When Washington residents voted in 1998 to raise the state’s minimum wage and link it to the cost of living, opponents warned the measure would be a job-killer. The prediction hasn’t been borne out.
In fact, the opposite has happened.
In the 15 years that followed, the state’s minimum wage climbed to $9.32 — the highest in the country. Meanwhile job growth continued at an average 0.8 percent annual pace, 0.3 percentage point above the national rate.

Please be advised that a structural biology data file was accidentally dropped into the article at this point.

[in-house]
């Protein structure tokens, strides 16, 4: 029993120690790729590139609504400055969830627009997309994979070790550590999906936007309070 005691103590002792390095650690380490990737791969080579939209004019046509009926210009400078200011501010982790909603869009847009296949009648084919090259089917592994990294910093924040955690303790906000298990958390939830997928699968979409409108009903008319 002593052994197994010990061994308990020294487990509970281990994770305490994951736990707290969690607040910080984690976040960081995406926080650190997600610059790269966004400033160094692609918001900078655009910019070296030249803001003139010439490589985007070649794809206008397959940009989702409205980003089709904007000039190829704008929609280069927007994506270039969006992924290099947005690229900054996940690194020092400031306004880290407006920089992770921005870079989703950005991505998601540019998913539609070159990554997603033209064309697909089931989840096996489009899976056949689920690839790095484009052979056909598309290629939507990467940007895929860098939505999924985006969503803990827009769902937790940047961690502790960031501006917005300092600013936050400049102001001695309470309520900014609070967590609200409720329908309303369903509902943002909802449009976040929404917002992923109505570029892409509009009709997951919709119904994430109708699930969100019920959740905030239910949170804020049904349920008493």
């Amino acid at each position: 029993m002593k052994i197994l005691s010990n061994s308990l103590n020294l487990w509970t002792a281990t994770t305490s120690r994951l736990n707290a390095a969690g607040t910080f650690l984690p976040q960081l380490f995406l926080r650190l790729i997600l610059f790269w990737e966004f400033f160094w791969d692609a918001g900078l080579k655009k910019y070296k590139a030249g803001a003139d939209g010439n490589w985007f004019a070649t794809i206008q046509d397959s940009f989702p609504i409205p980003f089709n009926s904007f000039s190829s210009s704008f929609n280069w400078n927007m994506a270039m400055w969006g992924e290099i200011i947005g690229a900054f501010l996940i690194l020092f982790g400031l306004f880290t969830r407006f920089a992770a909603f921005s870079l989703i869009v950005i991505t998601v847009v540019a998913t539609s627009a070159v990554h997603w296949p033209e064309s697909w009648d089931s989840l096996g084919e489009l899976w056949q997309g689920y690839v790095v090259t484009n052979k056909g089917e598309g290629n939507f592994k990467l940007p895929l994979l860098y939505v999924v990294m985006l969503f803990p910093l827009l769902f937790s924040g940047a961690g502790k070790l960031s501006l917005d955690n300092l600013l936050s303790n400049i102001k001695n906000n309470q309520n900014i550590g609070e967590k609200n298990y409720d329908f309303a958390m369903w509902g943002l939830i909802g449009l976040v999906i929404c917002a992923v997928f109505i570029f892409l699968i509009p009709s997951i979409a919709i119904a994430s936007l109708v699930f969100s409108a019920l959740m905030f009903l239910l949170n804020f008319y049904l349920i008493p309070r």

Payrolls at Washington’s restaurants and bars, portrayed as particularly vulnerable to higher wage costs, expanded by 21 percent. The state’s poverty levels have trailed the national average for at least seven years.
(READ the story from Bloomberg News)